As the Highway Trust Fund approaches exhaustion, business leaders are pushing for new roads and funds. The NYT reports.» Read More
Will the protesting voices on Wall Street actually change policy in Washington? Sharing perspective regarding the "Occupy Wall Street" protests, with Jonathan Weisman, WSJ senior political writer and White House correspondent; Ben White, Politico Morning Money columnist; and CNBC's John Carney.
Republican presidential candidate Jon Huntsman has his own plans to fix the economy and create jobs. Joining CNBC's Maria Bartiromo, Huntsman discusses plans for tax and regulatory reform.
I think there are parts of the President's jobs plan where we can find some common ground, say House majority leader, John Boehner, discussing the similarities and differences in his plan to put Americans back to work and the White House plan.
Discussing perspective on the current state of job creation and what an independent candidate could add to the running, with Thomas Friedman, New York Times foreign affairs columnist.
Dick Armey, FreedomWorks co-chairman weighs in on the Tea Party's reaction to job numbers and the President's push to add more.
Peter Schiff points out that the ten year returns on Ron Paul's stock portfolio are truly amazing.
Wisconsin will hold its final two recall elections Tuesday amid signs that the bellwether state might be swinging back left after jumping on the tea party bandwagon in 2010, the Christian Science Monitor reports.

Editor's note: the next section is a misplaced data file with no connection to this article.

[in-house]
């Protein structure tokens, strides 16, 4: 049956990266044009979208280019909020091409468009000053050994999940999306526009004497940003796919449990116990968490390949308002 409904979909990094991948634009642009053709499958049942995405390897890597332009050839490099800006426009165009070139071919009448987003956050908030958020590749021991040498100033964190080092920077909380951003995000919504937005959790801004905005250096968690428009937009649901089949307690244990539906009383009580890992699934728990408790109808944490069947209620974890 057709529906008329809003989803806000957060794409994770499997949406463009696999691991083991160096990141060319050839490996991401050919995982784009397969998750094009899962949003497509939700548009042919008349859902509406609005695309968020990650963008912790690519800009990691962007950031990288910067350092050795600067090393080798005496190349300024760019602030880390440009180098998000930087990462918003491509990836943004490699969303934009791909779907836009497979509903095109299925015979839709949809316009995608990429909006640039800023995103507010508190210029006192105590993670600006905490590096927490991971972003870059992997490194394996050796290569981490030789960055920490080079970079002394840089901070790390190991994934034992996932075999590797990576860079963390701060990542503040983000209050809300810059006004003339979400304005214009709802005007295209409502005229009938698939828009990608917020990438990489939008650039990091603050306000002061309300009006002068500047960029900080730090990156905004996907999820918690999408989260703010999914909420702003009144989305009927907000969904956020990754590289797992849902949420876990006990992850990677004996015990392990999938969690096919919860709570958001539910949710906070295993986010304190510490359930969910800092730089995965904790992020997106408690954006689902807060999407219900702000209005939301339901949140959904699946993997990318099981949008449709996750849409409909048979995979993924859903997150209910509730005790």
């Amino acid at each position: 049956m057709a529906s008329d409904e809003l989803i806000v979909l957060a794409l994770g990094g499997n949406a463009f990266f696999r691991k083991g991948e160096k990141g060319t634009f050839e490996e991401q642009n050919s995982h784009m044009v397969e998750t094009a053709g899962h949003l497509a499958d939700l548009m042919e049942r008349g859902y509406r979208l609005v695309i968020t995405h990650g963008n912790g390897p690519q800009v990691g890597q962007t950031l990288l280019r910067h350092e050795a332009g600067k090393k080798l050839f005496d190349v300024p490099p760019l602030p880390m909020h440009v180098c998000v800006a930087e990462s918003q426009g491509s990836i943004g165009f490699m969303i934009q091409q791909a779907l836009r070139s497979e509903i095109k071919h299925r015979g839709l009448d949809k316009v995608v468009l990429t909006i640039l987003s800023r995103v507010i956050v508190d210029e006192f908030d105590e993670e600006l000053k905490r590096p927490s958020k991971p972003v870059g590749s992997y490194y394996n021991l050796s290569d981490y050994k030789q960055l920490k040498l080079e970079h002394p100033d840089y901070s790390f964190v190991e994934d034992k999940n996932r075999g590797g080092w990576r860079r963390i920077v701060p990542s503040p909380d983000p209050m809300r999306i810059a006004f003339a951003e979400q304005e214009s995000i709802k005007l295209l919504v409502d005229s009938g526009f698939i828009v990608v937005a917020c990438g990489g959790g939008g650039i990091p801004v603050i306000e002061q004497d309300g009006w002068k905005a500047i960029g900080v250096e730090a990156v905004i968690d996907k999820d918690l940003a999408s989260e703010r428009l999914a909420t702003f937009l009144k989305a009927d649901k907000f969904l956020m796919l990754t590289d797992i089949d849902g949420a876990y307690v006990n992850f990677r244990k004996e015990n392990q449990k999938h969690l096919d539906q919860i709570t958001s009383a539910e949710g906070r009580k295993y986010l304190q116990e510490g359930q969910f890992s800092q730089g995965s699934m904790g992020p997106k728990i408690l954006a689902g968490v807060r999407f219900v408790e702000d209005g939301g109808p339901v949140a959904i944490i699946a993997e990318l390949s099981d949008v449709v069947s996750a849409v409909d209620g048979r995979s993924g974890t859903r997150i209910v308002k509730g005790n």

Minnesota Congresswoman and GOP Presidential candidate Michele Bachmann offers her opinion on Warren Buffett's suggestion that billionaires and millionaires should pay more taxes.
Tea Party members are primarily “freaked out white men” who pose the greatest political threat to Democrats in 2012, according to banking analyst Meredith Whitney.
So markets finally have a deal on the US debt ceiling, and it has been passed by the House of Representatives, but was all the fighting over how to cut spending really worth it?
Sen. Mitch McConnell, (R-KY), explains how the Tea Party movement has changed politics in Washington, with CNBC's Larry Kudlow.
Lawmakers on Capitol Hill get ready to vote on the big debt deal they reached last night. Insight with Rep. Tim Huelskamp (R-KS).
Watching President Barack Obama’s body language when he went in front of the American people to talk about the compromise on the debt ceiling, it was clear he is not happy with the proposal, which he believes will avoid a damaging default.
On a weekend of high drama, President Barack Obama finally managed to get congressional leaders on both sides of the political divide to agree on a compromise plan to raise the debt ceiling and avoid a potentially devastating default.
If the rest of the country thinks that Washington has gone mad this summer, that is pretty much the view in this bewildered capital, too. The New York Times reports.
The major issue is the dominance of the Tea Party on the Republican side. Discussing the likelihood of a U.S. default, and the likely outcome of Boehner's bill, with Rep. Barney Frank (D-MA).
CNBC's Eamon Javers has the details on a revised version of the Boehner bill.
With the debt limit impasse reaching a critical juncture, activists from all sides of the debate are reaching out to members of the U.S. Congress. Here are photos from the Tea Party's "Hold the Line" Rally.
House Speaker John Boehner says job creation is the Republicans top priority. To that end, he says the NLRB is blocking thousands of jobs. He also touts the recently passed cut and cap legislation.
President Obama holds a stronger political position than Republicans entering the end-game of their standoff over the debt ceiling, a new NBC News/Wall Street Journal Poll has found.